Tuesday, July 2, 2019

My Washington Times Review Of 'The Policewomen's Bureau'

The Washington Times published my review of Edward Conlon’s The Policewomen’s Bureau: A Novel.

Having interviewed a good number of police officers over the years and having accompanied patrol officers and detectives out on the streets, I’ve heard a good number of absorbing, amusing and atrocious cop stories.

I once asked a former Los Angeles Police Department detective sergeant and best-selling author, Joseph Wambaugh, whom many have called “The Father of the Modern Police Novel,” why cops are such good storytellers.

“First of all, they get good material in their work. They’re out there seeing people, doing things,” Mr. Wambaugh, the author of “The Onion Field” and “The Choir Boys,” said. “They are out there having fun when they do good police work and they are gathering material whether they know it or not. And once in a while someone like me will pop up and say, hey, tell me a few stories. And often they are eager to do it.”

Edward Conlon’s novel, “The Policewomen’s Bureau: A Novel,” is the result of one cop from an earlier era telling cop stories to a modern cop. Edward Conlon was a detective with the New York City Police Department, and he is the author of a memoir, “Blue Blood,” and a previous novel called “Red On Red.”

“The Policewomen’s Bureau” is a work of fiction based on the life of my late friend, Marie Cirile-Spagnuolo, and was written with her permission and cooperation,” Mr. Conlon writes in his author’s note. “I was drawn to her story through her memoir, ‘Detective Marie Cirile,’ and decided to adapt it as a novel over the course of long talks. Both of us were detectives in the NYPD, though in different eras. Marie was appointed in 1957, and she was at my retirement party in 2011, three months before she died.”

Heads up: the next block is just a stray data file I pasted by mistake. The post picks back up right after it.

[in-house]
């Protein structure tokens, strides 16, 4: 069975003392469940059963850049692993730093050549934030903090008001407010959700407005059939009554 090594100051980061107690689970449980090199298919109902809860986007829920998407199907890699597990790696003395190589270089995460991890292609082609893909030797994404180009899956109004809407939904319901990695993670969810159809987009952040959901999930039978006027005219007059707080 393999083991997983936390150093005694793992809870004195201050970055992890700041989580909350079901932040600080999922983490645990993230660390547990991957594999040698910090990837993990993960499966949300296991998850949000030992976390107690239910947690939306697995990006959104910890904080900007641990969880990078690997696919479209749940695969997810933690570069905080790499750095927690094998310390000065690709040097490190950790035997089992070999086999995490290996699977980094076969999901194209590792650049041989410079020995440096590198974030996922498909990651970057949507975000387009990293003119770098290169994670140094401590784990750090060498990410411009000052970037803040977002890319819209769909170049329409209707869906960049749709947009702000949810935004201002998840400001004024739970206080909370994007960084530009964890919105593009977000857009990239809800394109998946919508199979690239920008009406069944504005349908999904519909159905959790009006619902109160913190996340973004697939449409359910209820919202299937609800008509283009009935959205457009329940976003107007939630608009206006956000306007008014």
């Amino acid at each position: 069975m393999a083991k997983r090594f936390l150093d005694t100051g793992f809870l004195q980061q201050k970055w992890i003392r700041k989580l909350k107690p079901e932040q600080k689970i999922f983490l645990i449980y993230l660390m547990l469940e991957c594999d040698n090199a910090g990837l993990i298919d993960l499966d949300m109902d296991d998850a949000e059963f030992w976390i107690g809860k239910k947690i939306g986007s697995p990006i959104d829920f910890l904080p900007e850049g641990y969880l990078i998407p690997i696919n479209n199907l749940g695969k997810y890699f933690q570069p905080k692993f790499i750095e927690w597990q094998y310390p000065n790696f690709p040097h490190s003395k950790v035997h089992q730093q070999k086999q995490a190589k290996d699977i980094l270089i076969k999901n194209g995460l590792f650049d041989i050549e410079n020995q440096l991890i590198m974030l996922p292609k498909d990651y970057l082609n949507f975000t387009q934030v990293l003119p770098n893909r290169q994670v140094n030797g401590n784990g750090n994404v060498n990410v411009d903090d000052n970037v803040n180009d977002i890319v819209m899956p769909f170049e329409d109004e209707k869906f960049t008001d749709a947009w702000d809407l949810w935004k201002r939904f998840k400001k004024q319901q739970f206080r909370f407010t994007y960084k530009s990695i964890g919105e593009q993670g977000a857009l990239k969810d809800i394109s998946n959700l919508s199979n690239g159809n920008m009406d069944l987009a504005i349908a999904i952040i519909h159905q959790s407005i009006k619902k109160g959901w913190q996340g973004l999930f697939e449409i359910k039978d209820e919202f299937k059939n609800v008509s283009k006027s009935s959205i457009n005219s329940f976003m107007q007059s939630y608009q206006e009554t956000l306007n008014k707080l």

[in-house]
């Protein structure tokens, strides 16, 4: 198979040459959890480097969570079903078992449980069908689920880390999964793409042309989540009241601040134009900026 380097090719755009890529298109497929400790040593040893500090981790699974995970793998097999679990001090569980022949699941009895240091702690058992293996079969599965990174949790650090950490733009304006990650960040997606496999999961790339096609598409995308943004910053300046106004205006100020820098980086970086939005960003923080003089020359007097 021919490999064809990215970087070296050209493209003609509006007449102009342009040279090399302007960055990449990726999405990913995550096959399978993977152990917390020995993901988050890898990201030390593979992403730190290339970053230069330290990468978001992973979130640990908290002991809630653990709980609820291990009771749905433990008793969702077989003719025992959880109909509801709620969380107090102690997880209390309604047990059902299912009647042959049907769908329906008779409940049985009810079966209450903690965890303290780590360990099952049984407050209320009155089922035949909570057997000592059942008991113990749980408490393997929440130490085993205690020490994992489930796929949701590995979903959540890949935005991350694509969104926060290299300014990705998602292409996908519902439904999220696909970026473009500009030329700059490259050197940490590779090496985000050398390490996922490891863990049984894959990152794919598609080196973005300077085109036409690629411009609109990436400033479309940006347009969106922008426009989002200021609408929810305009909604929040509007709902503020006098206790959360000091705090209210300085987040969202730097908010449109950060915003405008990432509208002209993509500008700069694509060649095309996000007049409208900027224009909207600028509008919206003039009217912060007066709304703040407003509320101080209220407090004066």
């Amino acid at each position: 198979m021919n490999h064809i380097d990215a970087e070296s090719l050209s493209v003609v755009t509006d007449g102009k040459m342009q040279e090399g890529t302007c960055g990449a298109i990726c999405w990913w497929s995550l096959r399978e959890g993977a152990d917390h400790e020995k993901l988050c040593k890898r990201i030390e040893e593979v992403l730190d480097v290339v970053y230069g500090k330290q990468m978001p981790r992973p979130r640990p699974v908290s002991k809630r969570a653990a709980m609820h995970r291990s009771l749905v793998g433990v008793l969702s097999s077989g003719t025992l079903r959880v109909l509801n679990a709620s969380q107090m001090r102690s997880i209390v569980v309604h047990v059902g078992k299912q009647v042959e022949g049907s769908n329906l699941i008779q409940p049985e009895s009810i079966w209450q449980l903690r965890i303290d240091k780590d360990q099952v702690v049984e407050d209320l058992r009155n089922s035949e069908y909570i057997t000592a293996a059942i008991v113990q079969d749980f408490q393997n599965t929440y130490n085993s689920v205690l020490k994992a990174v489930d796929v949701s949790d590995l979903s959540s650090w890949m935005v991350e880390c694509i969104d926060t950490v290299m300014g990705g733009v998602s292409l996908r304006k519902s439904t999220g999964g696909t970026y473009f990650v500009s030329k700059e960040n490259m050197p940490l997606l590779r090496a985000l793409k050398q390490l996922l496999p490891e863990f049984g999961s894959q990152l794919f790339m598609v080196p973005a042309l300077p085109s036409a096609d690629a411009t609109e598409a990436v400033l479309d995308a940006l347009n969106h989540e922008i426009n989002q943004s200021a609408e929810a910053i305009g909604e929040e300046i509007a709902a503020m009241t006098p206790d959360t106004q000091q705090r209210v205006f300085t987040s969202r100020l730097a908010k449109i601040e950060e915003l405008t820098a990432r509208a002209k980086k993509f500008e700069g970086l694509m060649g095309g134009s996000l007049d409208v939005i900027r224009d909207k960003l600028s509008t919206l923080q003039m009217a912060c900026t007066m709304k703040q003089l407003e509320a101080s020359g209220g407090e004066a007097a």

How much of the novel is true?

“Most of it, and the worst of it,” Mr. Conlon writes.

“Marie was an outsider and a trailblazer, an Italian in an Irish police department, and a woman in a man’s world. The indignities she suffered, on the job and off, were experiences I could only imagine. And so, I decided to relate them with as little imagination as possible, relying on her versions of events and her emotional reactions to them.”

You can read the rest of the review via the below link:


No comments:

Post a Comment